Today, our final activity is to bind the book your children have been making! Here are two possible ways of binding it: 1) Punch holes in the pages, and tie with ribbon. Simple, classic, old-fashioned book fun, or 2) if you’d like to make this a family treasure, you can scan it into your computer, upload the pages to Lulu.com or Kodak.com, and have a hardback keepsake printed. As you read the chapter, you might want to have the coloring pages nearby to pull out when they are referenced.
- Ch. 1: The Burden of Sin. Flip back to the title page and ask your children to tell you what they remember about this page. Remind them of the Memory Verse for Chapters 1 and 2: “For all have sinned and fall short of the glory of God, and are justified by his grace as a gift, through the redemption that is in Christ Jesus.” (Eph. 3:23) Look again at p. 113. Do you see Christiana’s sorrow for her sin anywhere? What else is part of her sorrow?
- Ch. 2: A Burden Lost, Heaven Gained. On p. 113, Christiana starts her journey. Turn to p.40 and try to remember why Christian started his journey. What happened to his burden? On p. 113 Christiana doesn’t have a burden, but she does get a special invitation from her husband’s Prince. Who is that Prince? How does she evidence her faith in Him?
- Ch. 3: Lions on Chains. At the House of the Interpreter on p. 118, Christiana and her group gain a guardian. God knew they would need help for the journey that Christian hadn’t. But in both cases, He gave them the help they needed. Turn to p. 49 and remember how God had the lions on chains. Then see if you can remember the Memory Verse for Chapters 3 & 4, Psalm 21:7–“The LORD is my light and my salvation; whom shall I fear? The LORD is the strength of my life; of whom shall I be afraid?” What lions are you facing? Do you have any Mr. Great-hearts in your life?
- Ch. 4: The Full Armor of God. On page 118, Christiana and her crew pass the place where Christian fought Apollyon. Review p. 53 and 55, and discuss the armor of God. How many pieces of armor can you remember from Ephesians 6:10-18? What do they stand for? Talk again about how Jesus withstood the temptations of the Devil in the wilderness.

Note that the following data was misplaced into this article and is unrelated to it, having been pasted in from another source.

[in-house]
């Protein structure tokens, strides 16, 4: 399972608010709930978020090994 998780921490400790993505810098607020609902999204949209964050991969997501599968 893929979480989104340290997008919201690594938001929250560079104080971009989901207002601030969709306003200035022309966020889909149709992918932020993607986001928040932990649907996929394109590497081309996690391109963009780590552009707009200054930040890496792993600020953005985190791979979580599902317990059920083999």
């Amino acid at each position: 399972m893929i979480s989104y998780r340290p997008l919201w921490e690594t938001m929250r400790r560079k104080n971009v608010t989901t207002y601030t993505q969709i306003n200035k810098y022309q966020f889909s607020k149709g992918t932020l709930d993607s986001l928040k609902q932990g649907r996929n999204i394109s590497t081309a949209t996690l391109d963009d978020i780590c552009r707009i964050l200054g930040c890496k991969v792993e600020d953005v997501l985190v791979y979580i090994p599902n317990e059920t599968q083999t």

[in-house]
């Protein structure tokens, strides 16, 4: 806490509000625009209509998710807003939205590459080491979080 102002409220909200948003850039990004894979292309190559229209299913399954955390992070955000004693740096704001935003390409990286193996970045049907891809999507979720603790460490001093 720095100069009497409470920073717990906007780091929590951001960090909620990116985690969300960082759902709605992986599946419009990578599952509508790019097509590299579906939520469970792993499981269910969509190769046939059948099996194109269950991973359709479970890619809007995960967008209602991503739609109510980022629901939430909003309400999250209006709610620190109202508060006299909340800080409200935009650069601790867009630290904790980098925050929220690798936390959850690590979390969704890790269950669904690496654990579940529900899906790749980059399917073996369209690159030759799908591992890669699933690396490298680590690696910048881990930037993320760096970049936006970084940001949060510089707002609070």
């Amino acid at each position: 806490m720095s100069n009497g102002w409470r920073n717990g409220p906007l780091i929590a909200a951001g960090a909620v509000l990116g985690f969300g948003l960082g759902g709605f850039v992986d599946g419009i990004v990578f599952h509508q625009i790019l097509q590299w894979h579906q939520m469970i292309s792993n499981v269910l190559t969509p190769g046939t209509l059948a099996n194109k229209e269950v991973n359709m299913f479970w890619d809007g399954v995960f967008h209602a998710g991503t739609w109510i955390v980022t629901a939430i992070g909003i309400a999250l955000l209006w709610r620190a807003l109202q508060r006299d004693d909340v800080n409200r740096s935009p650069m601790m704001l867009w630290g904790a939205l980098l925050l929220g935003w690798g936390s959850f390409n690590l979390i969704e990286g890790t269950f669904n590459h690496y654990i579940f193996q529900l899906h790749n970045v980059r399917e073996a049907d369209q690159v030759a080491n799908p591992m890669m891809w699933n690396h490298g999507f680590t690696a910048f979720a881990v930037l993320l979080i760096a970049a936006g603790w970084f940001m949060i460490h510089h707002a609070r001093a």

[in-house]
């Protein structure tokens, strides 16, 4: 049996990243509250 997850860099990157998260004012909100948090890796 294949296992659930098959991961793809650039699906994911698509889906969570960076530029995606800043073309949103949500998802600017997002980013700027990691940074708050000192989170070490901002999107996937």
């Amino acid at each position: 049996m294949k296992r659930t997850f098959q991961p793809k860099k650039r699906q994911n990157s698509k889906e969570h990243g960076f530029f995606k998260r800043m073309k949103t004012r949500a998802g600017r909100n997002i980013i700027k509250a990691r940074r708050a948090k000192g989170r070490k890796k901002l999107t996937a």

- Ch. 5: God with Us. On p. 118, they also pass the Valley of the Shadow of Death. Review p. 63-64, Psalm 23 and the Memory Verse for Chapters 5 & 6: ““When his lamp shone upon my head, and by his light I walked through darkness….” (Job 29:3) . When have you been encouraged by God’s presence in your troubles?
- Ch. 6: Faithful to the End. On p. 120, Vanity Fair doesn’t seem as vain anymore. They are happy to have Mr. Great-heart’s help. Review p. 71. Why didn’t the people of Vanity Fair like Christian and Faithful? Do you think you could be faithful to God, even if someone threatened to kill you or put you in jail? Where is our treasure? (See Matthew 6:33.)
- Ch. 7: The Key of Promise. I really love that on p. 122, even the children join in to slay the giant. See p. 96, and the Memory Verse for Chapters 7 & 8: “For I know the plans I have for you,” declares the LORD, “plans to prosper you and not to harm you, plans to give you hope and a future.”(Jeremiah 29:11) Have you ever been to “Doubting Castle”? Do you ever think God won’t take care of you or those you love? Why is faith the key that unlocks the prison door?
- Ch. 8: Finishing Well. On p. 126, Christiana crosses the river of death to join her Prince. Look up Isaiah 43:2, and pages 109 and 111. We all must pass through the “river of death” to get to heaven. Do you think it will be worth it? What will be so wonderful about heaven? See Rev. 21:4-7. And finally, pray! Ask Him to open your heart as well as your children’s hearts to His Word, and use them to encourage and build you both up. And maybe even thank Him for stories that encourage us to seek Him and His truth.